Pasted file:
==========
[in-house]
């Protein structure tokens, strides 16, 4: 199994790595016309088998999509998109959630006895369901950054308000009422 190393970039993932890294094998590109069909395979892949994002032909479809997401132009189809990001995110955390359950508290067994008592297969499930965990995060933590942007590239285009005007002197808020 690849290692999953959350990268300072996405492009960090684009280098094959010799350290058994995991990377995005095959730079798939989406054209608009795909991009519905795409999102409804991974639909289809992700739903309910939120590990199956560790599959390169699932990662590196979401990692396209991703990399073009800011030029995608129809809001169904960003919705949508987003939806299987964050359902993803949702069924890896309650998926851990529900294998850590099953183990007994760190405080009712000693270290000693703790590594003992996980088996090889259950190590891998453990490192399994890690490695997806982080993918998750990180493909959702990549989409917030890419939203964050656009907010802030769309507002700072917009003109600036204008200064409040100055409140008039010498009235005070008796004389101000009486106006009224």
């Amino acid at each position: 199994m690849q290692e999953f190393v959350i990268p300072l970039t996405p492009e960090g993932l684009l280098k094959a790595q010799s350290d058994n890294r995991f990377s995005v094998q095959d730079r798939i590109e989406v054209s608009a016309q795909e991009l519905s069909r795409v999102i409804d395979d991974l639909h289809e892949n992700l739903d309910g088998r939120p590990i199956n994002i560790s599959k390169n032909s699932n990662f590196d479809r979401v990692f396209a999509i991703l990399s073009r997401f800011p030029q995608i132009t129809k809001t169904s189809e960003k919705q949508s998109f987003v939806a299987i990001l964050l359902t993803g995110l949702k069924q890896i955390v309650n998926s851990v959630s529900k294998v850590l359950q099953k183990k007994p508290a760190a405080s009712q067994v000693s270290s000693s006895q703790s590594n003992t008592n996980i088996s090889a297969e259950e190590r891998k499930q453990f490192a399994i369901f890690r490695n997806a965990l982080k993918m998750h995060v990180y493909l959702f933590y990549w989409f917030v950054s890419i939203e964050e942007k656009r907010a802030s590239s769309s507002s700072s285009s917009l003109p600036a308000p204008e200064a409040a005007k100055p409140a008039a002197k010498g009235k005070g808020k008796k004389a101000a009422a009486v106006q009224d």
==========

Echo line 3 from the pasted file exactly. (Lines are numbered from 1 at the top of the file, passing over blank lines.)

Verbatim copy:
């Amino acid at each position: 199994m690849q290692e999953f190393v959350i990268p300072l970039t996405p492009e960090g993932l684009l280098k094959a790595q010799s350290d058994n890294r995991f990377s995005v094998q095959d730079r798939i590109e989406v054209s608009a016309q795909e991009l519905s069909r795409v999102i409804d395979d991974l639909h289809e892949n992700l739903d309910g088998r939120p590990i199956n994002i560790s599959k390169n032909s699932n990662f590196d479809r979401v990692f396209a999509i991703l990399s073009r997401f800011p030029q995608i132009t129809k809001t169904s189809e960003k919705q949508s998109f987003v939806a299987i990001l964050l359902t993803g995110l949702k069924q890896i955390v309650n998926s851990v959630s529900k294998v850590l359950q099953k183990k007994p508290a760190a405080s009712q067994v000693s270290s000693s006895q703790s590594n003992t008592n996980i088996s090889a297969e259950e190590r891998k499930q453990f490192a399994i369901f890690r490695n997806a965990l982080k993918m998750h995060v990180y493909l959702f933590y990549w989409f917030v950054s890419i939203e964050e942007k656009r907010a802030s590239s769309s507002s700072s285009s917009l003109p600036a308000p204008e200064a409040a005007k100055p409140a008039a002197k010498g009235k005070g808020k008796k004389a101000a009422a009486v106006q009224d």